Although technically a county school the school was still referred to as a Grammar School. Remaining under the headship of Alfred Lee Taylor, the School became renowned for is reputation and strong traditional values. Later under the headship of J. R Roberts the schools numbers swelled to almost 100 and demand for an extension was growing, the outbreak of the First World War put pay to these ambitions, at the time and the school mourned the heavy loss of its ‘old boys’ loosing 10 ex-students during the First World War, a monument to these was erected in the Hall of the school.
Following the War there was a re-emergence of the demand for an extension and yet again a new Headmaster was at the helm of the ship, Reverend D. J Bowen. In this time the idea of a Girls school was resurrected, and during the extension work to the school a separate Girls school was founded. Major remodelling and extensions to the school were completed in 1927 and later in 1938 with new classrooms, workshops and laboratories added and arranged around a large quadrangle.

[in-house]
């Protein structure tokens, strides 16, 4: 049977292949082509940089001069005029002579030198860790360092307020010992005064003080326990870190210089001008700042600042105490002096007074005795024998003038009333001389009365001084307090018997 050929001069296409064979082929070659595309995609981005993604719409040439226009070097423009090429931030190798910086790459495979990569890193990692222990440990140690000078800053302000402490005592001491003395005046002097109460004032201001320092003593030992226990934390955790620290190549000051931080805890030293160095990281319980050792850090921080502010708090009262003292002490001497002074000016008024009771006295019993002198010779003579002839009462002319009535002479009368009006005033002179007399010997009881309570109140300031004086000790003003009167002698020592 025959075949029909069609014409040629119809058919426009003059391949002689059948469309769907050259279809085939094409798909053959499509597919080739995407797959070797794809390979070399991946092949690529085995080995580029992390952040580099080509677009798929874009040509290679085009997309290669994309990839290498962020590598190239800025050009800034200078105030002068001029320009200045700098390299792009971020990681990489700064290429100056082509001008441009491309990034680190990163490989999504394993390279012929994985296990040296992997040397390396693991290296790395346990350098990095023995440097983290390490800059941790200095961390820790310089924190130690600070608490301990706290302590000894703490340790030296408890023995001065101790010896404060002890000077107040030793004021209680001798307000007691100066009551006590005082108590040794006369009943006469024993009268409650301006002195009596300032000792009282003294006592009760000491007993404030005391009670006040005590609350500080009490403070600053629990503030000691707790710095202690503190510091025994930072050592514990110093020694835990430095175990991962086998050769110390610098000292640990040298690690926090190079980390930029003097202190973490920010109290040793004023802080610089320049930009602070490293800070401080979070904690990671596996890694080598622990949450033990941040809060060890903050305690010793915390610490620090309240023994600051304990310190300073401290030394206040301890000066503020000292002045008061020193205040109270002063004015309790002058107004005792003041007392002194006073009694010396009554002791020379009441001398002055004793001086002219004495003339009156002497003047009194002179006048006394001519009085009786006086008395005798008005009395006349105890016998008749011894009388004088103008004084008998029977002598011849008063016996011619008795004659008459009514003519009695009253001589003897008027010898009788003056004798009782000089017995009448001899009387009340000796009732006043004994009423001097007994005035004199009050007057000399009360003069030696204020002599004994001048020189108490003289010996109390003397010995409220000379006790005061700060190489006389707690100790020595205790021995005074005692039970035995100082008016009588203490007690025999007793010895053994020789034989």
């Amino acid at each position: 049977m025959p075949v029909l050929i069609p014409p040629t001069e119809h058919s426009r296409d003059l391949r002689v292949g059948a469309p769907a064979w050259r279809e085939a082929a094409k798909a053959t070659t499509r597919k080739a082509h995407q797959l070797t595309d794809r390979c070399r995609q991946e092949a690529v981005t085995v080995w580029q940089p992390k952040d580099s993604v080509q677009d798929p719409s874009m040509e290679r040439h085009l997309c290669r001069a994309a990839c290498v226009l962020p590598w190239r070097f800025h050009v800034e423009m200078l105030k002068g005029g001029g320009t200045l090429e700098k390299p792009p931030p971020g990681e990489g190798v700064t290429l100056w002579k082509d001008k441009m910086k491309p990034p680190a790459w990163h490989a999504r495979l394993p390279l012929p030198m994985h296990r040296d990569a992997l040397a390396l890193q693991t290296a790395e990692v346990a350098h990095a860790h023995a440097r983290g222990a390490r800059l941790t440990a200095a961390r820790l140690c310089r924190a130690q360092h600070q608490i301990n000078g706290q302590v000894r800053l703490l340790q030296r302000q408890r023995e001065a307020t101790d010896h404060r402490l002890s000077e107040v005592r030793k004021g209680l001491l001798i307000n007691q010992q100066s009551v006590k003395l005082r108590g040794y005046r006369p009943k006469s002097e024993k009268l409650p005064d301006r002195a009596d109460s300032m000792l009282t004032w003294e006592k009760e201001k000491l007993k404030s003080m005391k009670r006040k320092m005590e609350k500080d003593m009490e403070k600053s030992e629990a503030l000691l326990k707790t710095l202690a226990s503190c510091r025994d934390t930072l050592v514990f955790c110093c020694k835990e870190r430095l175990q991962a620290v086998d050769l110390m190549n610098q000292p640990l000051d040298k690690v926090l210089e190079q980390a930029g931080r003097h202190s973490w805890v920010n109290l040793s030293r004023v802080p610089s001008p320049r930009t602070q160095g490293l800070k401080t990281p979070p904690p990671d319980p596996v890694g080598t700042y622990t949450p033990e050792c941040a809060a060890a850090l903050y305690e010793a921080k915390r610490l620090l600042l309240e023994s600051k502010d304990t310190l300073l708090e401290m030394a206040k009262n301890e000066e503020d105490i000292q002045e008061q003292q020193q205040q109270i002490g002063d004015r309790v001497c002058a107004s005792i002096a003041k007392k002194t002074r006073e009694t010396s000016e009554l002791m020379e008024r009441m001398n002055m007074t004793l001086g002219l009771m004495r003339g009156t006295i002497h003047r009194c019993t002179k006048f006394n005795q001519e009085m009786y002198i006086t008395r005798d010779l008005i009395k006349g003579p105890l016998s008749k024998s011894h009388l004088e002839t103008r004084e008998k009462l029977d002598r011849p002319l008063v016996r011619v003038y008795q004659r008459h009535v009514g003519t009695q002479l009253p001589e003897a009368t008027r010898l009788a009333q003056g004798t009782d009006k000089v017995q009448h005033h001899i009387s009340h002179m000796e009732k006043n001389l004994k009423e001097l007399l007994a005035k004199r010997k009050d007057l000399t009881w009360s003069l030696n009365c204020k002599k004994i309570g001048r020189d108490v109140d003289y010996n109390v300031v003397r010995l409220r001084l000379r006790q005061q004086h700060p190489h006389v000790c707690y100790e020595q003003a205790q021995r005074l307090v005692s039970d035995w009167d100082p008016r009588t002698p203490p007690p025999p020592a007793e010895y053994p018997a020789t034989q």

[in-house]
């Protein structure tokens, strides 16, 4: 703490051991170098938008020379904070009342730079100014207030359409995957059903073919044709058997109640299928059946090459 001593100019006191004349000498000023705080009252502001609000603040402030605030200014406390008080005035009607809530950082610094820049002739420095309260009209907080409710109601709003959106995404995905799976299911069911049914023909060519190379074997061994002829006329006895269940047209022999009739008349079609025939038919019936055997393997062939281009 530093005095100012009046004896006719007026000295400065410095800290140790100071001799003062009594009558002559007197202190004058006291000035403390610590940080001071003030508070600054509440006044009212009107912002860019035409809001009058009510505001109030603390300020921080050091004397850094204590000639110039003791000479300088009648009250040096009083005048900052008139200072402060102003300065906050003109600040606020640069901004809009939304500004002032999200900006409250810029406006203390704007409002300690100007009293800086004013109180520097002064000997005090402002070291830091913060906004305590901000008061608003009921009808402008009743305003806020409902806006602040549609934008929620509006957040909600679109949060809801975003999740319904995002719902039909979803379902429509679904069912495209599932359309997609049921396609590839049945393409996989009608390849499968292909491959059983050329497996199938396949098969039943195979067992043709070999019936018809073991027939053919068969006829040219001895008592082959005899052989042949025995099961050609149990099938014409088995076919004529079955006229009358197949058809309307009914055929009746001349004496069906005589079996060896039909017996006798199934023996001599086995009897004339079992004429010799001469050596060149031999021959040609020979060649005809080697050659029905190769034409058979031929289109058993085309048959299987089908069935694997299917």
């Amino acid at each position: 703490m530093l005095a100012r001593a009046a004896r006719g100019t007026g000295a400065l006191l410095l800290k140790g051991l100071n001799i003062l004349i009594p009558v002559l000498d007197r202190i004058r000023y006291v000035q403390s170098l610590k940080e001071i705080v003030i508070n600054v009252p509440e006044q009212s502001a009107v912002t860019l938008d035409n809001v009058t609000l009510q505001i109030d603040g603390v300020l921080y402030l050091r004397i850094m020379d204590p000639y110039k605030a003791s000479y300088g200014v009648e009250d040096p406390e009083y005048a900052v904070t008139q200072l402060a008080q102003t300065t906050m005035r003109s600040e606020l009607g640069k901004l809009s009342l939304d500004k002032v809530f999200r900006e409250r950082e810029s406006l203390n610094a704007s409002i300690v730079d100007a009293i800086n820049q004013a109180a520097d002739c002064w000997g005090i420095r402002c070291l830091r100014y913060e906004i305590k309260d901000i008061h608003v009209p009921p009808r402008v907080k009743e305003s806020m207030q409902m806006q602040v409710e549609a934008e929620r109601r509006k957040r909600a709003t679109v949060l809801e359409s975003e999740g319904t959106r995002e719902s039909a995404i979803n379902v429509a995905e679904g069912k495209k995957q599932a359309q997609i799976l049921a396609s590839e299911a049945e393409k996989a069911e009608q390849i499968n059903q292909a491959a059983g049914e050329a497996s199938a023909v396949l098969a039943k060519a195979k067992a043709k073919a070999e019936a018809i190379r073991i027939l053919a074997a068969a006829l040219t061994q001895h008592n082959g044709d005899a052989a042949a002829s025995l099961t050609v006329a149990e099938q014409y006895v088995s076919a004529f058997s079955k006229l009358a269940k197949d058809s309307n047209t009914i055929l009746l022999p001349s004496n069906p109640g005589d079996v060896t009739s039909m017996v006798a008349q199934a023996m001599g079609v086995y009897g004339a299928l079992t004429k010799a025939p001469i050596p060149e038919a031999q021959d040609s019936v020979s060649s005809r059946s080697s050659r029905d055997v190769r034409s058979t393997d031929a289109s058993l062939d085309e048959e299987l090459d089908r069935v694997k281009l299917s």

The School never lost its strong sense of morals and religious sentiment with prayers held before lunch in the hall everyday, given in Latin, English, French and Welsh. The School had a strong sense of its history, and everyone who entered the front door was confronted by a large terracotta shield emblazoned with the motto ‘Absque Labore Nihil’/ ‘Nothing without Work’ (Now placed in Upper school library corridor). The School was divided into four competing houses ‘Glwyndwr, Madoc, Offa, Wynnstay’ with fierce rivalries as a consequence. The Grammar school went on to teach until 1967 under the guidance of Eifion Ellis, producing a number of notable students.
Ruabon County Secondary School for Girls – Motto: ‘Goreu Trysor Enw Da’
Founded in 1922, up until this date there had been no secondary education provided for girls in the Parish, for those who could afford it they would have to travel to Llangollen. The proposal was for the creation of a separate Girls Grammar school on a different site. With financial restraints hampering all efforts it was agreed that the Girls school could use land at the back of the boy’s school for a yearly rent.